Monday, 9 November 2009

The Berlin Wall

One rarely happens to be where world news, and sometimes history, is made. Yet, in such a situation I found myself twenty years ago, when the Berlin Wall came down. I was sitting with a friend in a pizzeria when our waiter, an Italian, all of a sudden and totally excited, shouted: "Mauer auf, Mauer auf" — "Wall open, wall open." Being Swiss, and therefore not given to a spontaneous overflow of feelings, I calmly explained to my German friend that such a thing was not possible and that we should better stay and finish our meal. Only later, when the place was deserted and we were the only ones left, did my friend and I decide that maybe the waiter, despite being Italian and thus, most likely, given to wild exaggerations, might have been right and the wall had indeed been opened.

When we eventually arrived at one of the border crossings, it was four o'clock in the morning and, except for an occasional Easterner heading across, not much was going on anymore. In the nearby bars, however, emotions were running high — I remember men trembling and shaking, and with tears in their eyes. Impossible, not to be moved. The next day, the Easterners queued to get their 100 German mark "welcome money," they queued for bananas — quite obviously a rarity in the East — and the queued to get into the sex shops.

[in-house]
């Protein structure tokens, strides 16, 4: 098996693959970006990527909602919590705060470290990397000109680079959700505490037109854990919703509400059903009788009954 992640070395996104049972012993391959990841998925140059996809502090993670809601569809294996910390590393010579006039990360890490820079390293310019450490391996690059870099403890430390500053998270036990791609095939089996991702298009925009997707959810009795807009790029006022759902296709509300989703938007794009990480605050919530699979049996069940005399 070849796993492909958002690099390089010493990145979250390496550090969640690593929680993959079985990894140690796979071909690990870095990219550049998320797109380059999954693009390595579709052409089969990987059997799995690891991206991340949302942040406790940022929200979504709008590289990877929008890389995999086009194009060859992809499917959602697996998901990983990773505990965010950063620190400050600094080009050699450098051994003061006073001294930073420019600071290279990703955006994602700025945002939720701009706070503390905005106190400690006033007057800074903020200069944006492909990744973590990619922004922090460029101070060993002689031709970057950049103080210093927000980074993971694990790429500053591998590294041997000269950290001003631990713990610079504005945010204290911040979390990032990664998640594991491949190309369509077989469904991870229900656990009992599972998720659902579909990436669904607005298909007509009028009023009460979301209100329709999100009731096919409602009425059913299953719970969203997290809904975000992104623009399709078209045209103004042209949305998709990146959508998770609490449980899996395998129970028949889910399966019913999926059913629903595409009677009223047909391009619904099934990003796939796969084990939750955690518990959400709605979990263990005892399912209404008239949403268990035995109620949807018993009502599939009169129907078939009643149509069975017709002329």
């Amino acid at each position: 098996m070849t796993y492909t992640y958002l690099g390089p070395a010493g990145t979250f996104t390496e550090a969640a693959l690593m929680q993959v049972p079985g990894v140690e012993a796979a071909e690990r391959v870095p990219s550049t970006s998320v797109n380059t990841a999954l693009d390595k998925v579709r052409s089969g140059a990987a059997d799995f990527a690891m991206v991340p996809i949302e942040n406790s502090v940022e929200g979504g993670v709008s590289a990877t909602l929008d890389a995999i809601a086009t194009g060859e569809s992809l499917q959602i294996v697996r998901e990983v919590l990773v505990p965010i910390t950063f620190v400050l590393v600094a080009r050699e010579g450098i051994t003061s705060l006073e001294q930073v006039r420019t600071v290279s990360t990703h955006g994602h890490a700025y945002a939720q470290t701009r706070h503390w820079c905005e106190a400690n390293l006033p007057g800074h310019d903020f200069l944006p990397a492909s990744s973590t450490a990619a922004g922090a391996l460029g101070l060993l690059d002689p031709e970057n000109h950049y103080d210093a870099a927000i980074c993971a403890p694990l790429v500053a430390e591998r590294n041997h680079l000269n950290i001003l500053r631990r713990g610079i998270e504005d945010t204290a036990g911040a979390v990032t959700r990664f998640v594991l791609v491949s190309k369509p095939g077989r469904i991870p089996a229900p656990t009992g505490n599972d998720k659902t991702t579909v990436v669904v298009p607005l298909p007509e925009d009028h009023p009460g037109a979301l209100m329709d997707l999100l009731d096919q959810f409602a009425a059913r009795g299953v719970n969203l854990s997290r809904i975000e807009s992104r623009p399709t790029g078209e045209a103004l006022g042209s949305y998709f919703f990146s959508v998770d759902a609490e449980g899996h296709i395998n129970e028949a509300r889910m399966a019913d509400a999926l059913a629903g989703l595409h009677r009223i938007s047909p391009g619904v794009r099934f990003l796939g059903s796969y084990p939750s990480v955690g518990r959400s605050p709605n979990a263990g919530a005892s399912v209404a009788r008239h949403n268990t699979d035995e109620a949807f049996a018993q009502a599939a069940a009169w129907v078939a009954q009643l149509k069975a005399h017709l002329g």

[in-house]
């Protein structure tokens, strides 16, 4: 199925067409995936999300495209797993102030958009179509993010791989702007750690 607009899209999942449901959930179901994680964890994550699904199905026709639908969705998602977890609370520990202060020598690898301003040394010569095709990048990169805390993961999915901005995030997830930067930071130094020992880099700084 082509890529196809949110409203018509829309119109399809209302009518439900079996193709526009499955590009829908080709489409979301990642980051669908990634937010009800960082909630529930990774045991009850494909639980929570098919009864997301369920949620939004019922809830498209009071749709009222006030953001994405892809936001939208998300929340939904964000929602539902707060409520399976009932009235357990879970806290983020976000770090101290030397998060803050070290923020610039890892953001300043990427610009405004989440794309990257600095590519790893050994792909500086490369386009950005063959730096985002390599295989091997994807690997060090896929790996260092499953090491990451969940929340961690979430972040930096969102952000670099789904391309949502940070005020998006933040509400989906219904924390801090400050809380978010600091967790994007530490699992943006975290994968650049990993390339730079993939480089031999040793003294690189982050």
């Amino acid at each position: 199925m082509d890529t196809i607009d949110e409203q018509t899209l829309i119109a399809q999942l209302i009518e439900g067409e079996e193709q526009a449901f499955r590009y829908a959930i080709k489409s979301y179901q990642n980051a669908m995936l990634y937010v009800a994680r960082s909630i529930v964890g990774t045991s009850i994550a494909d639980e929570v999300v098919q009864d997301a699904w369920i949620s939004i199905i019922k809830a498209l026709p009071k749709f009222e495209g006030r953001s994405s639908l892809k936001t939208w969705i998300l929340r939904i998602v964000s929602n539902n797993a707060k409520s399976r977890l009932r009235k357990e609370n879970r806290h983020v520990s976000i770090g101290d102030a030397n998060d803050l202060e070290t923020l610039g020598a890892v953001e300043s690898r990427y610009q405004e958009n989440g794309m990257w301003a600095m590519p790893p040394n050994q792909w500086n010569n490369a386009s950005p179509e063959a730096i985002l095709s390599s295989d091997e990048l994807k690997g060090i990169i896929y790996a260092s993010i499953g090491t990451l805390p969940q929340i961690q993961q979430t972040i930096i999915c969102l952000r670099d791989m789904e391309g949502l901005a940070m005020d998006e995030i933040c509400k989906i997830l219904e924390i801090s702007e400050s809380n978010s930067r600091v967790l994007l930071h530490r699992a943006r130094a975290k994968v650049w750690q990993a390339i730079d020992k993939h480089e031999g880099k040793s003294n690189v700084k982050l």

Such was, roughly, my experience of the wall coming down. I did, however, see one more wall coming down: this time on television. It was recorded live and, therefore, difficult to control — a young man from East-Berlin, strolling down the Kurfürstendamm in the Western part of town, was asked how he liked being in the free world? "It's the same as in the East," he replied, "West-German marks will buy you everything." Watching it happen on television, I had a feeling of excitement and fun, like being at a really good party. It certainly was very different from what I had felt the night before — then it had seemed somewhat incomprehensibly unreal whereas now, on television, I had the strange sensation that this was more real than what I myself had experienced.


Unknown said...

Hi Hans,

The point is on TV you always see the short version, so the boring parts were cut :D.

Sorry, but it is not clear to me. You were in the west side that night?


Marcos Ripplinger

Hans Durrer said...

Yes, Marcos, the west side.